Have we come to this? Must we build walls around our schools and station soldiers to defend those walls?

Have we come to this? Shame.

John Widen, Minneapolis


Several years ago I wrote a commentary in the Star Tribune titled, "I'm a cop and I've met the next mass shooter." It was about a young man, a juvenile, who had admitted to setting a fire at a north Minneapolis school playground. When asked why he did it, he responded, "Because I was bullied there."

Now we are learning that the shooter in Texas was bullied and had a tumultuous home life growing up.

Cause and effect.

Does this mean all children bullied or coming from unstable homes will commit these types of atrocities? Of course not. But there are warning signs. There are always warning signs of deep trouble.

As I approach retirement, I think of that kid often. Why often? I think of him every time there is a mass shooting ... every time.

Do you know what happened to that kid?


The Hennepin County Attorney's Office, head of the juvenile unit, declined to prosecute. Why? Because I wrote the commentary. Everything was anonymous. No names were mentioned. But they backed away. They projected their own ideas onto an article I wrote.

Warning signs. There are always warning signs. Thoughts and prayers have become synonymous with a shoulder shrug. It means nothing.

Sgt. Erika Christensen, Lake Elmo

The writer is a member of the Minneapolis Police Department.


Reform is 'unfinished'? I'll say.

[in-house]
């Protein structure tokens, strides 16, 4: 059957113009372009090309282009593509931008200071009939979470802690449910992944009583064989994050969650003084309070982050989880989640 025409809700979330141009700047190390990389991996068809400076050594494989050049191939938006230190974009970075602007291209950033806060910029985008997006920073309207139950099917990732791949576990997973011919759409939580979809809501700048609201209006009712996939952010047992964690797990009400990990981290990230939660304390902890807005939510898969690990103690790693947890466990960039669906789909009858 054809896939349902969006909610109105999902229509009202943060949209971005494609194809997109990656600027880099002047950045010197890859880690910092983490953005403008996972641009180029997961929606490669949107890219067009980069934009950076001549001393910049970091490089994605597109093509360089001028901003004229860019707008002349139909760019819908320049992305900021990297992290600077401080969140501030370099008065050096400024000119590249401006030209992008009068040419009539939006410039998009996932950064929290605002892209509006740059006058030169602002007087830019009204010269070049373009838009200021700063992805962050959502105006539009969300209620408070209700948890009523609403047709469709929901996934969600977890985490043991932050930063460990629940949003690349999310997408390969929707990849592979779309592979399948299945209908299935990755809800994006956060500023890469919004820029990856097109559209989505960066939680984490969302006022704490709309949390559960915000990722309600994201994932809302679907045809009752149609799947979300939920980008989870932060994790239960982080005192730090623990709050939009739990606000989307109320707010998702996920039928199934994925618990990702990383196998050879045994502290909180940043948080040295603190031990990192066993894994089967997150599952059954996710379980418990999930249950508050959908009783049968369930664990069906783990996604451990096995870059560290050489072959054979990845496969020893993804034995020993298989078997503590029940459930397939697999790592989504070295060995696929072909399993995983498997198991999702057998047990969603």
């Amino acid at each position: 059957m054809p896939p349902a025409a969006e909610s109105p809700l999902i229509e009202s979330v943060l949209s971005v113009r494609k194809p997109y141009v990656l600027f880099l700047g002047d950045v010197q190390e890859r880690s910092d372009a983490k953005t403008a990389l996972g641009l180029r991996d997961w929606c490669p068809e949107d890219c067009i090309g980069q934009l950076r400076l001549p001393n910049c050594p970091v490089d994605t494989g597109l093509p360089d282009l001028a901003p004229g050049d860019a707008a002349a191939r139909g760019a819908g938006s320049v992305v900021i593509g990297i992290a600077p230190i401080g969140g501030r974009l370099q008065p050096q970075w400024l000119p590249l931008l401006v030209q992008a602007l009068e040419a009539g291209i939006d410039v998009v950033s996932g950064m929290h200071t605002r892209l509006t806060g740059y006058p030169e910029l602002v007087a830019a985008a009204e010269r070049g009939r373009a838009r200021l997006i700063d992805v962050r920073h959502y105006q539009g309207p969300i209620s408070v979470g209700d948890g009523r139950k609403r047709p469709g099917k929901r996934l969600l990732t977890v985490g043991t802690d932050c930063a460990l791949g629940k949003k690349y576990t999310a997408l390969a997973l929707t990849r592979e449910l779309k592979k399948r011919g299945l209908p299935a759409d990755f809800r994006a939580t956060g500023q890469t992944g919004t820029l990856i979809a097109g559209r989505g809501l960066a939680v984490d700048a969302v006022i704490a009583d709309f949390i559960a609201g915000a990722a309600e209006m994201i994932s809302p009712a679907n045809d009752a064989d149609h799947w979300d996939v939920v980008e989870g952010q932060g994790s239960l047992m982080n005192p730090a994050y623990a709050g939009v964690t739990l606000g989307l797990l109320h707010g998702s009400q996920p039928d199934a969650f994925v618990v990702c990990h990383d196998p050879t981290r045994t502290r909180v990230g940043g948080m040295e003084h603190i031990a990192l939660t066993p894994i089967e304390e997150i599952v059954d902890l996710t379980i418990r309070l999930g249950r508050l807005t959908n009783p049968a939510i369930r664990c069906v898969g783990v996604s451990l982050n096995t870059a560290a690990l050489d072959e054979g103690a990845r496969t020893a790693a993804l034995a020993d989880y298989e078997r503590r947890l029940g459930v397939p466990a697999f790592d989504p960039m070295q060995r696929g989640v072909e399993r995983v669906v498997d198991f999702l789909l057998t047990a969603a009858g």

On May 25, 2022, the two-year anniversary of George Floyd's callous murder, the Star Tribune headline read, "Police transformation still unfinished." Really? "Unfinished"? That's like me saying that my bestselling novel is "unfinished." I've thought about it, written a couple pages and part of an outline — so yeah, my novel's "unfinished."

Mayor Jacob Frey is right that real reform requires a culture shift, and that culture shift is difficult. Like my novel. But there's progress being made. Frey's choice for interim chief, Amelia Huffman, a product of said culture, has a spreadsheet! And Minneapolis cops, including those described by the Minnesota Department of Human Rights as racist, are getting $7,000 bonuses. If that won't change the culture, I don't know what will.

John K. Trepp, Minneapolis


Charles M. Blow raises important questions ("The Great Erasure," Opinion Exchange, May 25). Many of the images and art that spontaneously appeared after George Floyd's killing have been lost. This is a real loss that some local artists and museum staff are trying to limit through their efforts to collect and eventually display the many community expressions of grief and anger, the street art that remembers Floyd and commemorates his death. Blow notes the reality that what we are seeking is real changes, effective policies, within the Minneapolis Police Department as well as elsewhere — not just the preservation of images and artwork, as important as they might be.

And I agree with Blow that Black Lives Matter, both as an organizational presence and a vehicle for change, seems at times to be fading. I wonder sometimes if Black Lives Matter, like the Occupy movement, has been very effective at channeling anger and protest yet too often ineffective as a vehicle for real change within institutions and city government. Performance politics seems to have infected both the Occupy movement in the past and more recently the demonstrations and news conferences by Black Lives Matter — including some of the statements and actions taken by the Minneapolis City Council.

All of us, whatever our racial and ethnic backgrounds, deserve more effective initiatives for real change. Floyd's life will be most effectively commemorated through these real policy changes, not just the preservation of the street art, as important as it is, that remains as historical images and emotional reminders of this tragedy.

David Gagne, Minneapolis